Written for Homes of Living Hope by MacKenzie Faris
Being an educator presents a unique opportunity for me to help grow my students beyond the classroom as they prepare for the real world. I want to make sure I provide them with the fundamental skills (writing and reading), as well as, social skills (conducting themselves professionally and deeper analytical skills that will aid in critical thinking). A traditional classroom can sometimes leave students lacking in the social skills, while having way too much experience with the fundamental skills. We call this “Teaching to the Test” and try to avoid it at all costs.
So where do service projects and community service play into an English classroom? I was recently reading an article called “Springing into Active Learning” that stated,
“Instead of focusing on the grade or score, they [students] can focus on their progress. Instead of focusing on getting the assignment over with, they can find satisfaction during the creation and production of work. Instead of trying to eliminate or cover up mistakes, they can evaluate the source of the error and search for a potential insight about their understanding—or their misunderstanding—of the content, the discipline, or themselves. Students need to learn to embrace struggle as a necessary part of growth. This lesson is crucial, not only for developing resiliency, but also for honing creativity, ingenuity, and entrepreneurship.”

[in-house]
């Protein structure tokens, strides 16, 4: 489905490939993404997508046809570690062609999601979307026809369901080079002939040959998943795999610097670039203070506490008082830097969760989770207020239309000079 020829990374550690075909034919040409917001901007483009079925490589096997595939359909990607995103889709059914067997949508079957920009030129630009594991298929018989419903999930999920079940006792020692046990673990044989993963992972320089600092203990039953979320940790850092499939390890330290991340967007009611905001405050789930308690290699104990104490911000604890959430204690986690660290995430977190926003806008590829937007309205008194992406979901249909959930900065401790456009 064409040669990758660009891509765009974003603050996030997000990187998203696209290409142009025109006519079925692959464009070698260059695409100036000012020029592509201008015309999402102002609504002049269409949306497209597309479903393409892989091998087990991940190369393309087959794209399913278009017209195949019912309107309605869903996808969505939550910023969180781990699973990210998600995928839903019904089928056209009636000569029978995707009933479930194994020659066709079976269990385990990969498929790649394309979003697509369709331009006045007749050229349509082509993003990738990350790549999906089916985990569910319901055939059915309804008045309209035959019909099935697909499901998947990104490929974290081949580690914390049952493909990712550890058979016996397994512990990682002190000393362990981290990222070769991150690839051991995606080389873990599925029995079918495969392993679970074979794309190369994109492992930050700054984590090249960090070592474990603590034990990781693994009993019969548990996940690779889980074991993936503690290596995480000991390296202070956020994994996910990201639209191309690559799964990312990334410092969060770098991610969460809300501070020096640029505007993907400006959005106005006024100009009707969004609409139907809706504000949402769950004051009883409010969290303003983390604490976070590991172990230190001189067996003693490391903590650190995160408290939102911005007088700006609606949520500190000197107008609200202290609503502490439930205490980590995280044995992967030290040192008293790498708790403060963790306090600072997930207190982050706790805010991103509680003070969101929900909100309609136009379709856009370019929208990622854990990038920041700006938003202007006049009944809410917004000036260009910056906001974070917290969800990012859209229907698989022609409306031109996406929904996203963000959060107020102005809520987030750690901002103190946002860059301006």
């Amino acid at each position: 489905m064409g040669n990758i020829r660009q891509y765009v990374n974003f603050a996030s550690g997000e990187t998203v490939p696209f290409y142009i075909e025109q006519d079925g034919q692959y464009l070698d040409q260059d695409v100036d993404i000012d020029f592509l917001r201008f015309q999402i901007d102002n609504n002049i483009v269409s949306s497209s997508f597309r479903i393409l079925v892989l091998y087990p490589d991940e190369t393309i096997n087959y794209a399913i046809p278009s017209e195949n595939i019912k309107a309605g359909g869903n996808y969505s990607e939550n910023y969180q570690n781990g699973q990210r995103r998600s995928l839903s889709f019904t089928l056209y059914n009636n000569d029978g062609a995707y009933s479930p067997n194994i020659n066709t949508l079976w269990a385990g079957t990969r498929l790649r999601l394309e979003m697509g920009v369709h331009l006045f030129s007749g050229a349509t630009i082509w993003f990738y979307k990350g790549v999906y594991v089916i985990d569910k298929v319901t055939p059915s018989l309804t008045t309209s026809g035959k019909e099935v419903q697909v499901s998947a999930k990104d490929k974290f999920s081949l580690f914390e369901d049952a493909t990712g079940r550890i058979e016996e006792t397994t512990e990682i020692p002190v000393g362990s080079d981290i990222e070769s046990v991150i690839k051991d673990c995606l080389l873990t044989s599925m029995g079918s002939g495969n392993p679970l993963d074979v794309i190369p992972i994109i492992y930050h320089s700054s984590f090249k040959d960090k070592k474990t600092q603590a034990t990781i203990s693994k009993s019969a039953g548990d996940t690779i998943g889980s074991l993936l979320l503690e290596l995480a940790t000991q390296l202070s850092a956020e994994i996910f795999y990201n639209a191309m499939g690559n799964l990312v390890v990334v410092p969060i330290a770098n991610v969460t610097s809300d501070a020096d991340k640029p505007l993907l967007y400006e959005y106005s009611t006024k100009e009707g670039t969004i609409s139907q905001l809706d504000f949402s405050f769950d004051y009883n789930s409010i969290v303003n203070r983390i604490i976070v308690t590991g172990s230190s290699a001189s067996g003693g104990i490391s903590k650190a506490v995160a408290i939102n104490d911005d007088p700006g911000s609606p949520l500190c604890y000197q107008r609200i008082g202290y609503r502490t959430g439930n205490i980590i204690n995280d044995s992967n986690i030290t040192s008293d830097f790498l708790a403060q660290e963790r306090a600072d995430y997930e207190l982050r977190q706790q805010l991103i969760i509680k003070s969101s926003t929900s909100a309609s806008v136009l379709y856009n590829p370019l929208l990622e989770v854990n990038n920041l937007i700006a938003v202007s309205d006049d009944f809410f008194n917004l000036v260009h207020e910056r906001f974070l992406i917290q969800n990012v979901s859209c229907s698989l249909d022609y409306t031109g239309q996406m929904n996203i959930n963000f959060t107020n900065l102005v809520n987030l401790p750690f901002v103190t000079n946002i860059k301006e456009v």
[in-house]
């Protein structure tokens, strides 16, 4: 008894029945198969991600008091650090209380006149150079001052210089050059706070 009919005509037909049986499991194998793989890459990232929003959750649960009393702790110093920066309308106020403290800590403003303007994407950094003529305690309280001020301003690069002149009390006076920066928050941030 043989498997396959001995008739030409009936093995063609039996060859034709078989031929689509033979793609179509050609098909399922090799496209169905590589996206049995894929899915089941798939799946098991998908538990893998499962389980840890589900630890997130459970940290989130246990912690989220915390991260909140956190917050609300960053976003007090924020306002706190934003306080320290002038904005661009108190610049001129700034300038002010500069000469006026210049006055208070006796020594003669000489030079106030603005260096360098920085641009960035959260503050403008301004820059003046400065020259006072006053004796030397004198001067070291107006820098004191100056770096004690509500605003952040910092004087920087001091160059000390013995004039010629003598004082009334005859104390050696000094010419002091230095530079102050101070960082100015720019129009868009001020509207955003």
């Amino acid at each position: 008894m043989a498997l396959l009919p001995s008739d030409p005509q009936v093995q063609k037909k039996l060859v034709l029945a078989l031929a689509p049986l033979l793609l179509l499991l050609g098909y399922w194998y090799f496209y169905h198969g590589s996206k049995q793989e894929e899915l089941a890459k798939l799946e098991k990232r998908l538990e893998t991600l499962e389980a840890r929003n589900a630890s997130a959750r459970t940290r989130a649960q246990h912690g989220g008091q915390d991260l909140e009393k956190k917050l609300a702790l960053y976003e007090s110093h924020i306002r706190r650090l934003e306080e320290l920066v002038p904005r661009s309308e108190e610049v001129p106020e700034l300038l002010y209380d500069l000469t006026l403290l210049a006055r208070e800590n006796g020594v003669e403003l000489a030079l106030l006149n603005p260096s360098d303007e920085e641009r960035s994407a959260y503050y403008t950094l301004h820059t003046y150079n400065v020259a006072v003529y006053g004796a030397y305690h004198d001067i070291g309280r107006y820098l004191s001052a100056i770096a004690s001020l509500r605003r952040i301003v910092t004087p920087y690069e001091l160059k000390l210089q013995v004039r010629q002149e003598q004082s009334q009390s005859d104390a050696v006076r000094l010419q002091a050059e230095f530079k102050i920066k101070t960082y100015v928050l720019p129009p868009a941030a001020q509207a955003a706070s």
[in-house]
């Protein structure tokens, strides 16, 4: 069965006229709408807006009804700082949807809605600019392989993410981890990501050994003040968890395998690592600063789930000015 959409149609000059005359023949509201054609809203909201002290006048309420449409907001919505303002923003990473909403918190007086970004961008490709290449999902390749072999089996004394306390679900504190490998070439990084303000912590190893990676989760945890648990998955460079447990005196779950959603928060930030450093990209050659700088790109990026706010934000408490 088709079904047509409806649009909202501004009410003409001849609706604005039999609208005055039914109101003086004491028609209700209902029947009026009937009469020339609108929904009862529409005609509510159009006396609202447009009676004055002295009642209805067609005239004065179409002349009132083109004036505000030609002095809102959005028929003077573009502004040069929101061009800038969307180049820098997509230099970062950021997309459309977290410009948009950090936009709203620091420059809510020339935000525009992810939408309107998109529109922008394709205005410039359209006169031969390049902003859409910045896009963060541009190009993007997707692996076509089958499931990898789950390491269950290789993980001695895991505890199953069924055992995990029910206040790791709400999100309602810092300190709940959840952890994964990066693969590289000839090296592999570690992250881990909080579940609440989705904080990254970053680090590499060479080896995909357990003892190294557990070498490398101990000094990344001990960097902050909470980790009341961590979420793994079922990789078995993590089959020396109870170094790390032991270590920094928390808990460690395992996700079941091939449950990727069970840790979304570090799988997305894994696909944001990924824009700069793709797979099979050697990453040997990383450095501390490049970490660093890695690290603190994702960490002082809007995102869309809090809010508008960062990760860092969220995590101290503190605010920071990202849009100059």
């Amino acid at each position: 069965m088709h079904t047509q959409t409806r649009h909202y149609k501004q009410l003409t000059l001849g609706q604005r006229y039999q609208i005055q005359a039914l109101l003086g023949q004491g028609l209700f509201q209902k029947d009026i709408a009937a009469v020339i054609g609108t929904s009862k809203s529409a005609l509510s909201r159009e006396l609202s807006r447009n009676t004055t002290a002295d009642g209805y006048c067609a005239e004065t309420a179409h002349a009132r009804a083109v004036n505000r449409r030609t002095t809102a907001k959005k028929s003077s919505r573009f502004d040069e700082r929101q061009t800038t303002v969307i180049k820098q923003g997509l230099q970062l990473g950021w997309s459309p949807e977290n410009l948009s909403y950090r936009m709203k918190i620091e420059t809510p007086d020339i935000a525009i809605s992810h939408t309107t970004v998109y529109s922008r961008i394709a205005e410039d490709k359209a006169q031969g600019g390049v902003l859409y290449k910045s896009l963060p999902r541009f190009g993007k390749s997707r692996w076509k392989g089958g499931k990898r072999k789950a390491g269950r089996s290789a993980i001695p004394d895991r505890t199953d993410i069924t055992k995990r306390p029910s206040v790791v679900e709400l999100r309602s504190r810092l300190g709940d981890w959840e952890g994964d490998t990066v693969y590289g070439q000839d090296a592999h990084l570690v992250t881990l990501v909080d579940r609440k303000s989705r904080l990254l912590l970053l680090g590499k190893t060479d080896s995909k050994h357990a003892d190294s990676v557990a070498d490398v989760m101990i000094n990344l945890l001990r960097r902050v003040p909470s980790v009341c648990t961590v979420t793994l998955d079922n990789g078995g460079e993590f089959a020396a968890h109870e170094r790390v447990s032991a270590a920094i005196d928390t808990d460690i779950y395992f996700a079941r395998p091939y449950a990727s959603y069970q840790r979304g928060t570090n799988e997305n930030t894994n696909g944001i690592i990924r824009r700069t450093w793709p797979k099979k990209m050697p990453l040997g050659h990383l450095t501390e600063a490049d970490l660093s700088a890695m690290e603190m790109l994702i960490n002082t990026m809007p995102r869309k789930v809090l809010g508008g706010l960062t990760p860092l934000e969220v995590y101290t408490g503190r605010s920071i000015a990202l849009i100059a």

By integrating edu-service projects into the classroom experience, a lot more can be offered to a student. The opportunity to study a country or location can appeal to the social studies classroom. Literature can be read to help encourage service in the community. Math and science can be applied throughout the production process, and the humanities can support the student’s service through art, welding, music, drama, etc. There is an opportunity for the inclusion of any class that wants to be involved in the service.
The number of classes involved, however, is not nearly as important as what learning opportunities the service projects provide for the students. I would guess that at any given moment, 85% of my students are interacting with their phones. Facebook, Twitter, Instagram, texting, Snapchat, etc. all require the attention of the student, and what is lost when they give the attention to technology, is authentic human contact.
By introducing a service project to a group of teenagers, I know they are getting to feel something they may have never felt before: hope. The chance to show how they can change the world, can validate some of the meekest students. The opportunities for personal and professional growth are boundless as they learn the true value of a deadline. There are no forced interactions or scenarios, because everything they are doing for the service project is designed to solve a very real problem. Finally, edu-service projects allow students to see the fruits of their labor firsthand, and they answer the age old question, “When are we ever going to use this?”